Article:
On Facebook, I recently got a heads-up about a Pagan music festival being planned for October. The name?
The Festival of Pagan Music That Doesn't Suck
Being that I am someone who likes music that doesn't suck, I immediately checked it out. The proposed line-up so far reads very much like a partial who's-who of what I would call the "Third Wave" of Pagan festival bands/musicians.
"Do you want to see S.J. Tucker / Skinny White Chick, Tricky Pixie, The Traveling Fates,Heather Dale, Alexander James Adams, GB Mojo, Gypsy Nomads, Kellianna, Celia, and more of the best pagan musicians at the same event?"Why "Third Wave"? It's an arbitrary distinction I created while researching the history of Pagan and occult music. The "First Wave" of Pagan festival bands are seminal artists like Gwydion Pendderwen, Isaac Bonewits, Jim Alan & Selena Fox, and others who hatched the idea of a self-consciously Pagan music created for Pagans from the primordial ooze of the 1970s. The "Second Wave" are artists who emerged, and saw the peak of their popularity, between 1985-1995, some examples include Kenny Klein and Tzipora Katz (aka Kenny and Tzipora), Holly Tannen, and Ruth Barrett. These artists were working during the explosion of Pagan festivals, and some are still touring and performing at them. The "Third Wave" started in 1995, and includes many of the artists listed above. These performers are often influenced by non-folk styles, enjoy some measure of popularity outside the Pagan festival scene (even if it's at other subcultural festivals), and some are reluctant to be seen solely as "Pagan" musicians.
To be honest, I'm surprised a festival like this is only now emerging within a Pagan context. While many Third-Wavers get gigs at Pagan festivals, they still have to compete with their predecessors, and with a melange of Baby Boomer-friendly artists that cater to the demographic majority of paying festival goers (in the Pagan context). This has meant that many modern Pagan bands/musicians get gigs, when they get gigs, outside a specifically Pagan context. Fantasy/Sci-Fi conventions, neo-tribal gatherings of various flavors, goth, faerie, or steampunk events, Renn. fairs, and other subcultural havens that Pagans congregate to.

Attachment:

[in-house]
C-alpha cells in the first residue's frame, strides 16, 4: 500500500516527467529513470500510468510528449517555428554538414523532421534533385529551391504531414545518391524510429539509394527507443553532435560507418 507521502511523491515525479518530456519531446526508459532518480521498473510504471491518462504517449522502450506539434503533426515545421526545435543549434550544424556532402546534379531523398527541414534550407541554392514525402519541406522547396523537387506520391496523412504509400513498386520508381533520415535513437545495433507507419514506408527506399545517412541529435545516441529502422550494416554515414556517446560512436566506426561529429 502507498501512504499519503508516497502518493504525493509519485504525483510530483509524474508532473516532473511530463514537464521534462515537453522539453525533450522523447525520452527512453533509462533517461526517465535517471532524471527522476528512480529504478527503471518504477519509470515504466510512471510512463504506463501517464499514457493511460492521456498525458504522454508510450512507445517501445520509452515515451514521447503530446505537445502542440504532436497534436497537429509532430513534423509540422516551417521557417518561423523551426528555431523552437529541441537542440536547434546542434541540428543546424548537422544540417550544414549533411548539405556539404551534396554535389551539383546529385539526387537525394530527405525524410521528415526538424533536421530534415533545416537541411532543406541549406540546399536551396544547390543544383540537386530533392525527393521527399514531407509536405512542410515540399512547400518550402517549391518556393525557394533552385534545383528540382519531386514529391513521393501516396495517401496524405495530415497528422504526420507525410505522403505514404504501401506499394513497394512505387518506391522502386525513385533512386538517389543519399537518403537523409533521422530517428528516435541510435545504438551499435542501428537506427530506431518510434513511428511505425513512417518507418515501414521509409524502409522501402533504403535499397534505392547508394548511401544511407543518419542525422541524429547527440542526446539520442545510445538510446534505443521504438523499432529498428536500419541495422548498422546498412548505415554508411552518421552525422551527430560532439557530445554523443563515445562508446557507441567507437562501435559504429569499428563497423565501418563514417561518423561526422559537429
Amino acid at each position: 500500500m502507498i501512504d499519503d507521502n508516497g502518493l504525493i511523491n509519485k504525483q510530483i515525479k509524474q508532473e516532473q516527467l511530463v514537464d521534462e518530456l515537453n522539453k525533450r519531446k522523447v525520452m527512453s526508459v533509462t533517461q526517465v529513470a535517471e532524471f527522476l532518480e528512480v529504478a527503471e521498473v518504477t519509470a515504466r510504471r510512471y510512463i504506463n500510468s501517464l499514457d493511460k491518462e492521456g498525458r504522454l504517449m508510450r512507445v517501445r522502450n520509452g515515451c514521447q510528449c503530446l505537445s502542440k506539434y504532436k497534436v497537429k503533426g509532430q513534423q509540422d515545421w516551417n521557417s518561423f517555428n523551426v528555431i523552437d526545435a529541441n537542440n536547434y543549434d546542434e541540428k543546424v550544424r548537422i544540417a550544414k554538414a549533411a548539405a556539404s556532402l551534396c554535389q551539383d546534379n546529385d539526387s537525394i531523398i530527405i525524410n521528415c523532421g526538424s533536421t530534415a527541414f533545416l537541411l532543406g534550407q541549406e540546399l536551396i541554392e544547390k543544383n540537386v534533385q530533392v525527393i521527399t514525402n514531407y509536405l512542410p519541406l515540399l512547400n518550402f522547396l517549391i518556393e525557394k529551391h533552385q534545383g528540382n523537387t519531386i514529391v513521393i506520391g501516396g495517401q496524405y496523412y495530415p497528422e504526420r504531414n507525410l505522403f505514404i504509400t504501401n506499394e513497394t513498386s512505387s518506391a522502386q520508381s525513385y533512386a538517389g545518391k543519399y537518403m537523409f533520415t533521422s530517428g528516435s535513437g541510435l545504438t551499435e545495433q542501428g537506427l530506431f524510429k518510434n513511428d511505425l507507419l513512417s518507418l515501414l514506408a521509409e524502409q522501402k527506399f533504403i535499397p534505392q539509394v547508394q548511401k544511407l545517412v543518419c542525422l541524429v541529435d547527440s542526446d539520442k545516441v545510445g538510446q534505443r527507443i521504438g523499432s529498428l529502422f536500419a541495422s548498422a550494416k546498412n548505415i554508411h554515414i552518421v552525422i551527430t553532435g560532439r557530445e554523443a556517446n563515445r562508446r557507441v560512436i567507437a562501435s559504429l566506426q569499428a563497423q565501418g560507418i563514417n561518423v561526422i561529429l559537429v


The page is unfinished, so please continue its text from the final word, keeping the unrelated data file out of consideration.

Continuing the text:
So in a certain sense, even if done subconsciously, this festival is a shot across the bow of Pagan festival/event organizers. It says "you are losing the younger generations", it comes right out and says what many Pagans from the younger generations have been thinking. That most musical options to be found at Pagan events don't speak to them, that they, in their opinion, suck.
It is a message I can certainly empathize with. As the guy behind "A Darker Shade of Pagan", I can attest that my own personal search for darker (and in my mind more vital) Pagan and occult music was partially born from my frustration at what I was told "Pagan" music was. The stuff sold, often in cassette form, in any number of New Age and metaphysical/occult shops. Endless circle chants, warmed over folk-rock, over-earnest Goddess balladry, New Age reincarnated dolphin synth-washes, and "rock" that often refused to "rock". I was squarely in the "Pagan music sucks" crowd for some time, which is one step up from "ignoring the cultural output of the Pagan community entirely" crowd, a group that is far larger than some would care to realize.